London: Vitamin C, an essential nutrient for humans, could be used to overcome hurdles in creating stem cells for treating diseases, say scientists.
An international team has discovered that the vitamin
boosts the reprogramming of adult cells only to give them the
properties of embryonic stem cells, a finding which paves the
way for creating the reprogrammed cells -- induced pluripotent
stem cells (iPSCs), `The Daily Telegraph` reported.
According to the scientists, IPSCs offer a solution
to the ethical problems involved in producing embryonic stem
cells with the potential to become any kind of human tissue,
from bone to brain.
Embryonic stem cells have to be extracted
by cannibalising early stage embryos obtained from fertility
clinics. IPSCs, on the other hand, are made in the laboratory
from ordinary adult cells by altering their genes.
The conversion of ordinary cells into iPSCs is
highly inefficient and difficult to achieve. Often the cells
age prematurely and stop dividing or may die, a process known
Adding vitamin C to the cell cultures was found to hold back senescence and make reprogramming much more efficient. Experiments with both mouse and human cells showed that the vitamin accelerated genetic changes and boosted the transition to a reprogrammed state.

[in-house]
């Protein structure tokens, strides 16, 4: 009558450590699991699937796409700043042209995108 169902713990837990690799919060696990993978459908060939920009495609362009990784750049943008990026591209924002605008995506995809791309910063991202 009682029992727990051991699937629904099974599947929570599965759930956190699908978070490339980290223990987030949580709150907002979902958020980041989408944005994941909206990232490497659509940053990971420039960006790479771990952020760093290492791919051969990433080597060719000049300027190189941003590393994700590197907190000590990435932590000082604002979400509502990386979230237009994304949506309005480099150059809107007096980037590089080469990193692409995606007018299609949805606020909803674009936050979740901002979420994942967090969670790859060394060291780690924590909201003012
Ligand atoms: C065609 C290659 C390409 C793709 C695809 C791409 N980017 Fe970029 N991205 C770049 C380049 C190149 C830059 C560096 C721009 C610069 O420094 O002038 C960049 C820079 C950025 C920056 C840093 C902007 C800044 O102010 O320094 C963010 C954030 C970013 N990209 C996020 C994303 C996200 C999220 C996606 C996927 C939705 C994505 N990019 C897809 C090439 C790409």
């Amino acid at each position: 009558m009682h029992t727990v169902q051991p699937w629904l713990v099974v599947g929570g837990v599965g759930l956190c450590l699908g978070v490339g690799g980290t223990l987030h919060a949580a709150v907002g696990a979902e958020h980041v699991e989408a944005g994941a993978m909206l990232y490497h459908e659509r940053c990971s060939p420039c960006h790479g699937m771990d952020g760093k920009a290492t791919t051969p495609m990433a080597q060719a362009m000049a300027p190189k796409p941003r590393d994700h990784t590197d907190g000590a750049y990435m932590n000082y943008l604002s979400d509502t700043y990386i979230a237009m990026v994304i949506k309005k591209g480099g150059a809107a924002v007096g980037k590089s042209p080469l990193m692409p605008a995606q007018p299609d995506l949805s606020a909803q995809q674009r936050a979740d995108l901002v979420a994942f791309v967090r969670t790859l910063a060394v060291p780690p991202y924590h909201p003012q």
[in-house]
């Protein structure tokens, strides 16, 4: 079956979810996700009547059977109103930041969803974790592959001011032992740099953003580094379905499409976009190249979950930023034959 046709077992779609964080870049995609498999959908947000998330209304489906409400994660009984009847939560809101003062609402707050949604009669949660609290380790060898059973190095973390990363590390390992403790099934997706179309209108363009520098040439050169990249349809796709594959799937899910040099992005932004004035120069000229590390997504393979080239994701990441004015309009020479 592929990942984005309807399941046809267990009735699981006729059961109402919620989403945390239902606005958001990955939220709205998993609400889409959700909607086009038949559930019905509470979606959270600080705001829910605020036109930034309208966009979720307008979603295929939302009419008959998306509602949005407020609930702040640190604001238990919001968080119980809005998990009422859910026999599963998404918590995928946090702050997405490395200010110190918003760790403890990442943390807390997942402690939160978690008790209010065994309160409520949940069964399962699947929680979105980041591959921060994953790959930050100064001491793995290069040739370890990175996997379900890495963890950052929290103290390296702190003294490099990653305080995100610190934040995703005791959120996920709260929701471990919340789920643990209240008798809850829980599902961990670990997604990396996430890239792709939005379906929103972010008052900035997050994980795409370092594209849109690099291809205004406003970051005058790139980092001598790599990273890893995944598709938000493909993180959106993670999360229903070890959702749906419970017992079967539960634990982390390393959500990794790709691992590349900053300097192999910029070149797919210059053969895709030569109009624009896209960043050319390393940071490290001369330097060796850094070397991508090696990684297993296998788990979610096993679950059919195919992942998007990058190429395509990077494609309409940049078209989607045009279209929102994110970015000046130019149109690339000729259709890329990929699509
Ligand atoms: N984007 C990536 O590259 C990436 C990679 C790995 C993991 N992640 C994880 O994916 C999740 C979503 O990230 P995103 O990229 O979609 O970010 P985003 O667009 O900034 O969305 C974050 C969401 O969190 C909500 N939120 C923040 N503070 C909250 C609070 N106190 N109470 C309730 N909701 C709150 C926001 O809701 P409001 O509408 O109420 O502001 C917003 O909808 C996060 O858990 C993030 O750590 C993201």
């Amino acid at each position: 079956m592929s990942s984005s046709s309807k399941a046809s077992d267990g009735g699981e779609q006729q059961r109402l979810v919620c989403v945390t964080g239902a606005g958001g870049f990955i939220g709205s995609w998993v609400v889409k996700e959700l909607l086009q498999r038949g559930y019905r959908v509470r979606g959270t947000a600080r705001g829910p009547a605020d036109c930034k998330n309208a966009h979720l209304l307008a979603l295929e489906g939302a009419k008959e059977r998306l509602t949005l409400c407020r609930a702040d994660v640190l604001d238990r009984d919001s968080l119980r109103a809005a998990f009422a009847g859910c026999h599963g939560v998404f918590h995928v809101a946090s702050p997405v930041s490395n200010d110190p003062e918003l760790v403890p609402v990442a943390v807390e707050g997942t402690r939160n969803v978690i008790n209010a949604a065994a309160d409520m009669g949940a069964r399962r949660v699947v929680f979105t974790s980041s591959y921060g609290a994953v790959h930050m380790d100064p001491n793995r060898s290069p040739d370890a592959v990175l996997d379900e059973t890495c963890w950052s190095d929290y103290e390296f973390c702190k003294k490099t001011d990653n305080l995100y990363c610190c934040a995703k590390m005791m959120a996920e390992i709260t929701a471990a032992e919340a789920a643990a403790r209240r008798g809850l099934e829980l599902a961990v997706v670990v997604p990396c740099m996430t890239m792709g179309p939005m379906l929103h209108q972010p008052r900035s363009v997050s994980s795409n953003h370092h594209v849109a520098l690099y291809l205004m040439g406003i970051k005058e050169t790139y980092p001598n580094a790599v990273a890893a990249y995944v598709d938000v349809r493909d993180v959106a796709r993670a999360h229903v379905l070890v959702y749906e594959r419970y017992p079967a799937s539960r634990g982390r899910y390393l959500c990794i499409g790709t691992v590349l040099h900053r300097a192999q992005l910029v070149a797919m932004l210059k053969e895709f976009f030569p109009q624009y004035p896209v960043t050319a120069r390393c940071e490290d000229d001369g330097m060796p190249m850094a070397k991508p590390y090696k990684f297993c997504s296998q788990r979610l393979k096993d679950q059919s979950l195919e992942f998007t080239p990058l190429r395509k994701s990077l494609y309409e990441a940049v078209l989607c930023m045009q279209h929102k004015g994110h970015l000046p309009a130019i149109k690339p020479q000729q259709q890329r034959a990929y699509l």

Dr Duanqing Pei, from the Chinese Academy of Sciences in Guangzhou, who led the research, said: "The low efficiency of the reprogramming process has hampered progress with this technology and is indicative of how little we understand it.
"Further, this process is most challenging in human
cells, raising a significant barrier for producing iPSCs and
serious concerns about quality of cells that are generated.
Our results highlight a simple way to improve iPSC generation
and provide additional insight into the mechanistic basis of
"It is also of interest that a vitamin with
long-suspected anti-ageing effects has such a potent influence
on reprogramming, which can be considered a reversal of the
ageing process at the cellular level. It is likely that our
work may stimulate further research in this area as well."
The findings have been published in the latest edition
of the `Cell Stem Cell` journal.